On the eve of their second visit to New Zealand, Fleet Foxes' multi-instrumentalist Casey Wescott tells Scott Kara how they've worked hard on changing direction.
If Robin Pecknold is the leader and chief songwriter in Fleet Foxes, then Casey Wescott is the mad arranger and unashamed music geek of the band.
On the Seattle folk rock outfit's stunning debut from 2008 he played mainly piano and organ. On last year's follow-up, Helplessness Blues, he got to play around with all sorts of newfangled sounds as he went about adorning Pecknold's songs.
He uses everything from the more traditional Moog and Mellotron to the exotic sounds of Tibetan singing bowls and a music box.
"But I don't play any instrument proficiently," he says with his nervous and fidgety laugh. "But what I [did recognise] on the [latest] record is that the new songs needed more of an orchestration approach. A lot of the songs stand on their own with acoustic guitar and vocals and I wanted to be a sympathetic accompaniment to that and make sure what I was doing was in perspective to that other stuff.
"For instance Robin's voice or guitar will sound really big and so I complemented that with a music box or a zither. You just have to be really careful with orchestration, because sometimes you can make things sound smaller the more you add - which is a kind of an odd phenomenon. But at the same time I was just basically spending a lot of time brainstorming certain musical properties and coming up with ideas that weren't obvious to Robin or the rest
of the guys."
Just in case you may not have noticed, Westcott rambles. Not like a crazy man, but in a more eccentric and passionate way. Or, as he likes to put it, he "riffs" on things.
This is him riffing on American songwriter and arranger Van Dyke Parks, who recently played with the band and is a big influence on Fleet Foxes.
"Deeply, deeply influential" in fact, says Wescott. "I listen to his music on a daily basis. I really do. And that's what I've listened to for the past three or four years. Daily. And as a piano player he is a really interesting and special person in the lexicon of pianists and composers because he has a truly singular style. You've got Randy Newman, then the Elton, Billy Joel kind of thing, and then you've got Van Dyke Parks who comes at it from a truly singular perspective. Particularly Donovan's Colours [a 1968 single] is one of my favourite moments in piano music. His level of proficiency ... the things that he is doing, no one is doing that because nobody can. A lot of it has to do with his amazing sense of imagination, because there is something so thrilling about his music but also the rigours that you can tell he puts into it. Wow."
You have to love Wescott's passion - and he's just as excited about returning to New Zealand this month. The Fleet Foxes play the Town Hall on January 14 almost three years to the day they first played here at the Bruce Mason Centre. Back then, following the success of their debut album, they were the hottest band on the planet and it took its toll on them. When TimeOut spoke to Pecknold in April last year he half joked that they would have been happy to do a tour, "maybe record another album" and then go off to join the peace corps.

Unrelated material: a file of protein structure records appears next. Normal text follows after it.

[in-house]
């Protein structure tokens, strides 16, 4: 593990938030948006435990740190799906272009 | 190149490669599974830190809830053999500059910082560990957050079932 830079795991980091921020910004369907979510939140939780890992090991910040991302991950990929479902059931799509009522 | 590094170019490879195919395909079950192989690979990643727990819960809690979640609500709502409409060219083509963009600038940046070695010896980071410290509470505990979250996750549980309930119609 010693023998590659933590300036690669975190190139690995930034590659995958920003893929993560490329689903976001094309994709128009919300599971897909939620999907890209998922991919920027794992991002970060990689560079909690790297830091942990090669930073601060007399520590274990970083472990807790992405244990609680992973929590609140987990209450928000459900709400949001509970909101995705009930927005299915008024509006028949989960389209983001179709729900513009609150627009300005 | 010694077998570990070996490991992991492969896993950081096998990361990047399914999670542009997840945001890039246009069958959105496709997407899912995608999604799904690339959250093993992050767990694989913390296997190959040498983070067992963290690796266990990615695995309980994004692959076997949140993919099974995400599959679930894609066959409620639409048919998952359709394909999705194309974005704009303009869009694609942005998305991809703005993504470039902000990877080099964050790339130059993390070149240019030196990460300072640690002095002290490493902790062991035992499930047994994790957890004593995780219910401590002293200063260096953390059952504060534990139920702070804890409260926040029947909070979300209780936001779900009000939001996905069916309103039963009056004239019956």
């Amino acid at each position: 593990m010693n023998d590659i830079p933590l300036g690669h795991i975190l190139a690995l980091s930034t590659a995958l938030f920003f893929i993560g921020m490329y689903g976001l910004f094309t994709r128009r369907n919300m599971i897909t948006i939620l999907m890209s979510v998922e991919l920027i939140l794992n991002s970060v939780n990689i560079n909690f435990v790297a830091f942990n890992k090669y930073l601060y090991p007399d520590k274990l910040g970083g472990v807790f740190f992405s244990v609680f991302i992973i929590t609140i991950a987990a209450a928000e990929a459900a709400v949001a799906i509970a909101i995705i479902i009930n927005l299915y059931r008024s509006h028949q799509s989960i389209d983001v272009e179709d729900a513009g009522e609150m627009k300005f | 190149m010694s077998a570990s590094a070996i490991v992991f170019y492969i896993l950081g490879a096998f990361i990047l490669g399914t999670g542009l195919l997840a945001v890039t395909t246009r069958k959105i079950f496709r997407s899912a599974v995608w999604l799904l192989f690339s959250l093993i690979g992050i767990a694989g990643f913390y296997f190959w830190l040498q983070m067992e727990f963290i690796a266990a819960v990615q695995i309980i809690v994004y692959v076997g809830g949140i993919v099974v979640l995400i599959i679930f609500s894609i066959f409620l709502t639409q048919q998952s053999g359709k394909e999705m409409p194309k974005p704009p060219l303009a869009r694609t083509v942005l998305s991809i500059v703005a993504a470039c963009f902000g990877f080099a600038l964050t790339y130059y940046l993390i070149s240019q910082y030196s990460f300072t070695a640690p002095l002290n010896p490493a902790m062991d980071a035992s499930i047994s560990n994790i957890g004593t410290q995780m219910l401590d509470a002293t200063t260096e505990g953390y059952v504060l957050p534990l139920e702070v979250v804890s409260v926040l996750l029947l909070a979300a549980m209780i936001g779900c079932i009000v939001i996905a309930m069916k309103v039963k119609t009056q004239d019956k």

Wescott also felt the pressure. "We were exhausted, and at that point we were just like, 'oh gosh'. It was time to change direction in terms of what we were spending our days thinking about and doing. And the inverse of that, of what we were not doing," he chuckles.
"It was time to be a balanced individual, not that we weren't balanced individuals, but it takes it out of you. And the fact that when you make a record there are so many additional moving parts, like release stuff, playing shows - and all of that stuff can feel overwhelming.
"But actually, now, I think we are feeling extremely comfortable in our skin and being creative again."
Pecknold formed Fleet Foxes in the mid-2000s with his high school friend, guitarist and mandolin player Skyler Skjelset.
Over the course of a few years Wescott, Josh Tillman (drums), Christian Wargo (bass), and Morgan Henderson (multi-instrumentalist) eventually joined the fray and, Wescott says, right from the first practice Pecknold has always wanted to progress and look for new ways of doing things. "He's always pushing himself, and lyrically pushing himself."
Some of Pecknold's greatest lines include his haunting mantra "you run with the devil" from My Protector, and on Helplessness Blues there's the powerful and lovely "gold teeth and gold jewellery, every piece of your dowry, throw them into the tomb with me, bury them with my name" from album opener Montezuma.
While Helplessness Blues has not quite had the impact of their debut it was still one of the best albums of 2011, making TimeOut's top 30 list.
"It was very much like a thought experiment: like, what is this band?" says Wescott of the time spent making the album. "You have all these ideas and sometimes they work and sometimes they don't. And we kind of developed it over the course of nine months in the studio and all those ideas reconciled down into what we felt was most true to the idea, and the one that we've been trying to refine this entire time."
Who: Fleet Foxes
What: Pastoral folk rockers from Seattle
Where and when: Auckland Town Hall, January 14
Albums: Fleet Foxes (2008); Helplessness Blues (2011)